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  • US Centers For Disease Control file image shows the bubonic plague bacteria.

    US Centers For Disease Control file image shows the bubonic plague bacteria. | Photo: AFP FILE

"The disease can be transmitted to humans and other animals by the bite of an infected flea or by direct contact with an infected animal."

A public health warning has been issued by Arizona officials after fleas in the state tested positive for the plague.

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According to an ABC News report, Navajo and Coconino counties' district officials have confirmed that fleas in the area have tested positive for the disease.

"Navajo County Health Department is urging the public to take precautions to reduce their risk of exposure to this serious disease, which can be present in fleas, rodents, rabbits and predators that feed upon these animals,” a public health warning stated.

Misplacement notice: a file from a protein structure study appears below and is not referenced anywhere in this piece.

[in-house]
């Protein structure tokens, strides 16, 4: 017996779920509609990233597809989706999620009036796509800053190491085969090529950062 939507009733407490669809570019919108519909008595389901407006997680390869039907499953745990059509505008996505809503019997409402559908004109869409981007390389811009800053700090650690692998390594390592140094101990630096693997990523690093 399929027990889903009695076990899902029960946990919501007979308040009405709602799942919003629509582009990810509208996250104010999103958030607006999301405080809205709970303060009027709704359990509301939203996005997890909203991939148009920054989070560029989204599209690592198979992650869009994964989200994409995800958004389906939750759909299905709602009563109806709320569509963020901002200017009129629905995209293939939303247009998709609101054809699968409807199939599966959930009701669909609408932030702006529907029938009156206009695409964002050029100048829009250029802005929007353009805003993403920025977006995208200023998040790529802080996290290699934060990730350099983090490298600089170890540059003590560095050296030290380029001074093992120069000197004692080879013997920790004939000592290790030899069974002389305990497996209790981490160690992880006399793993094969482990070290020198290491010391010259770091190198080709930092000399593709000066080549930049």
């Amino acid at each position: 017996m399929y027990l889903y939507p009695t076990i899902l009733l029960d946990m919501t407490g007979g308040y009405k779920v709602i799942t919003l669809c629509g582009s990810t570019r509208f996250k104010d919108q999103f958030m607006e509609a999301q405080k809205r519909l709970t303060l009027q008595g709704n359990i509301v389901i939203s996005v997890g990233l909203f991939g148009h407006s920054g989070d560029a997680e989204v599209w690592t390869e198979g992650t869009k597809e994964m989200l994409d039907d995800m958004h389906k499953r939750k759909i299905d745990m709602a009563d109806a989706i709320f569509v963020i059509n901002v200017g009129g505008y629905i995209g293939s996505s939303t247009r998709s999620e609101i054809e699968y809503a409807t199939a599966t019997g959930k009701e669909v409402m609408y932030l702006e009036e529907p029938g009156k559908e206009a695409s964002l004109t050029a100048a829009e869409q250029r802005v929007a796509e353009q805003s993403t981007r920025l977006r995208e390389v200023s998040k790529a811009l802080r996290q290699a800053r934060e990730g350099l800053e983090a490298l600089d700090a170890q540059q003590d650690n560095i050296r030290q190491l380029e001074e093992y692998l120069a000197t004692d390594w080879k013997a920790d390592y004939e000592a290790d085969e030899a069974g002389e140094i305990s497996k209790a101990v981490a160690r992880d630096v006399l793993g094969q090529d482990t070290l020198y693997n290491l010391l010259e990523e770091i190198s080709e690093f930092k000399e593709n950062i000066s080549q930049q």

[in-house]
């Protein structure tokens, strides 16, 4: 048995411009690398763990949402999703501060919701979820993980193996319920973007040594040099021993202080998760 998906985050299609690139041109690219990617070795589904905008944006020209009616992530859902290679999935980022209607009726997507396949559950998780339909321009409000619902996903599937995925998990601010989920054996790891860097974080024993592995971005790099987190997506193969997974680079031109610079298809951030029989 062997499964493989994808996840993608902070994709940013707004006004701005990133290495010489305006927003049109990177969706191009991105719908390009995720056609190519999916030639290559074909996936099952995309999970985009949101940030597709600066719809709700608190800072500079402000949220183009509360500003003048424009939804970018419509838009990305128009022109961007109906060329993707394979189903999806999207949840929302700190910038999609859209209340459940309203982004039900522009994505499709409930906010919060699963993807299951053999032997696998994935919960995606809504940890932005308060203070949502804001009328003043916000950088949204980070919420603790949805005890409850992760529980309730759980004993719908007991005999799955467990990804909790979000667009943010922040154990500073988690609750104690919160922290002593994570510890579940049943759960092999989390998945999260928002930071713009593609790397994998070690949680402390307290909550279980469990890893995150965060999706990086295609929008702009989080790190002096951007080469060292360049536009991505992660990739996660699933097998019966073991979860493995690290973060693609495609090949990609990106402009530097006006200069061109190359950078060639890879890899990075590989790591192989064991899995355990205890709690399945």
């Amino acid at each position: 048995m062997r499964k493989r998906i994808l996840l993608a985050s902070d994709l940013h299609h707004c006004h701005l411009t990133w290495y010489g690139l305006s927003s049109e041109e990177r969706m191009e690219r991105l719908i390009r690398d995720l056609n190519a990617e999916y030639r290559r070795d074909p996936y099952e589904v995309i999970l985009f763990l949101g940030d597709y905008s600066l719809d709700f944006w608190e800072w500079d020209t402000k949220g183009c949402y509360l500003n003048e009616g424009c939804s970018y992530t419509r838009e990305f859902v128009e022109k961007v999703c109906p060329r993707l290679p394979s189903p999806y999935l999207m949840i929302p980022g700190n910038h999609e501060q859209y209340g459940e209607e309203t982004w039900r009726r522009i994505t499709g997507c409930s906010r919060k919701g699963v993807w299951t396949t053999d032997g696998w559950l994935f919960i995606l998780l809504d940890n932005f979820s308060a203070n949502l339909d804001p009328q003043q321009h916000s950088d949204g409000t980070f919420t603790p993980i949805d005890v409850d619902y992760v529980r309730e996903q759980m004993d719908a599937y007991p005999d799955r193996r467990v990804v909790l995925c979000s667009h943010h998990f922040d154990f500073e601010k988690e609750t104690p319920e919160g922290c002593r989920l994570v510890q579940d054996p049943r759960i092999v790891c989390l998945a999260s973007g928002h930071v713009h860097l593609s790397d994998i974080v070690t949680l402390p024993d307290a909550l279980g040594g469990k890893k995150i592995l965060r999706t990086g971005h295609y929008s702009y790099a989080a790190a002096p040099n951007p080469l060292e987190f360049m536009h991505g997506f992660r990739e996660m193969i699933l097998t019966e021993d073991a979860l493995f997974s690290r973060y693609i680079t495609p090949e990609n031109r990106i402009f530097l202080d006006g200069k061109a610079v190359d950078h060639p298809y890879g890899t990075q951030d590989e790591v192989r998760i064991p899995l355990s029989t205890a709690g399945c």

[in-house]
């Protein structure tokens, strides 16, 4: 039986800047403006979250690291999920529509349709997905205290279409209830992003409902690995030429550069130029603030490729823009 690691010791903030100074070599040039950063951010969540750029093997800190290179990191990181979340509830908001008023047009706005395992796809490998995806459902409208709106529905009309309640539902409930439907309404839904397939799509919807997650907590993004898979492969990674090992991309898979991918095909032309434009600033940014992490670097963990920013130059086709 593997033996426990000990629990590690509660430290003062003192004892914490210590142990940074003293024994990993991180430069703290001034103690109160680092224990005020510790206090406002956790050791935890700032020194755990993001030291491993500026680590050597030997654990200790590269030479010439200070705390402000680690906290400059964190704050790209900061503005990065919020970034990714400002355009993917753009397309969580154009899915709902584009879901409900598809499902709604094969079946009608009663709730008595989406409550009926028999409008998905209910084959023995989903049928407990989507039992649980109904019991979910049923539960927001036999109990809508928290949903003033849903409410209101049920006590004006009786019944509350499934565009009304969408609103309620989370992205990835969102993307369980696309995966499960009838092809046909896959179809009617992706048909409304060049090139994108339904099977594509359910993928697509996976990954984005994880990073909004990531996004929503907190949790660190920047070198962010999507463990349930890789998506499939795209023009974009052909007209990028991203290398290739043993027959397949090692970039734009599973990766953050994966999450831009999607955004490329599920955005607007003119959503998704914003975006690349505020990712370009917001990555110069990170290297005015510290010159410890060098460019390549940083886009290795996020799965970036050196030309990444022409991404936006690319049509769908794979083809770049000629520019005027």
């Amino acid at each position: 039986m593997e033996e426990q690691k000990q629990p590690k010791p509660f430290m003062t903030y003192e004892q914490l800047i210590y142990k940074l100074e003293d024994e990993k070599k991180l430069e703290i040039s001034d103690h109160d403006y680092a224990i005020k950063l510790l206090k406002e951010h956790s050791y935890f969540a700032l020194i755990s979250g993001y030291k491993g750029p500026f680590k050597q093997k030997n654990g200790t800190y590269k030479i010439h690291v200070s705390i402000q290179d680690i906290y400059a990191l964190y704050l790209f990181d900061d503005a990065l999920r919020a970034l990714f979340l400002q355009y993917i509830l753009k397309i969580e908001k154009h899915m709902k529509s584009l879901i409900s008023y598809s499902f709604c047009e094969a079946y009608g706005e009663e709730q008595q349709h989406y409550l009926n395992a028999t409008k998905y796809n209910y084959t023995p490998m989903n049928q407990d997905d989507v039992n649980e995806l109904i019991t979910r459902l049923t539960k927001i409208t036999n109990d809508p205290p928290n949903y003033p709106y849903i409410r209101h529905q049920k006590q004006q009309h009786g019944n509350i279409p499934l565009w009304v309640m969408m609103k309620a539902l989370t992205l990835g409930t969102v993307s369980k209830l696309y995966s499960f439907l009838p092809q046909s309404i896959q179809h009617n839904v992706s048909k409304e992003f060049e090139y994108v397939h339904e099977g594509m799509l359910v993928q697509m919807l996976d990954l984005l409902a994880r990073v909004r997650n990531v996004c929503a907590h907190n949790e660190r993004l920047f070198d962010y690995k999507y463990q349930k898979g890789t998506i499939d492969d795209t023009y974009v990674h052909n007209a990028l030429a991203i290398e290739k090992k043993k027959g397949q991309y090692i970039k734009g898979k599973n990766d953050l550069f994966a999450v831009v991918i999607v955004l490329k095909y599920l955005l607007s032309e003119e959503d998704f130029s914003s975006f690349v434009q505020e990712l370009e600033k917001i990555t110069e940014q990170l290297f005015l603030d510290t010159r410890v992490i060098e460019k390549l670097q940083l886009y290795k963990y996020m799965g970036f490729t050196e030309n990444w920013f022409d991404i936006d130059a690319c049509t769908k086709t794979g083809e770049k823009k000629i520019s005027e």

"The disease can be transmitted to humans and other animals by the bite of an infected flea or by direct contact with an infected animal."

The Centre for Disease Control (CDC) reported that “between 1900 and 2012, 1,006 confirmed or probably human plague cases occurred in the United States.”

Adding: “In recent decades, an average of seven human plague cases is reported each year. Worldwide, between 1,000 and 2,000 cases each year are reported to the World Health Organization, though the true number is likely much higher.”

The disease – which is highly infectious – ravaged Europe in the Middle Ages, claiming the lives of millions of people was first identified in the beginning of August.

Officials have warned people to avoid areas known to contain fleas and also to keep their pets inside, while the National Park Service posted advisories noting that insecticides “may be used here to kill plague-infected fleas.”

Plague tends to occur in rural and semi-rural areas in the west of the United States, especially New Mexico, Arizona and Colorado.


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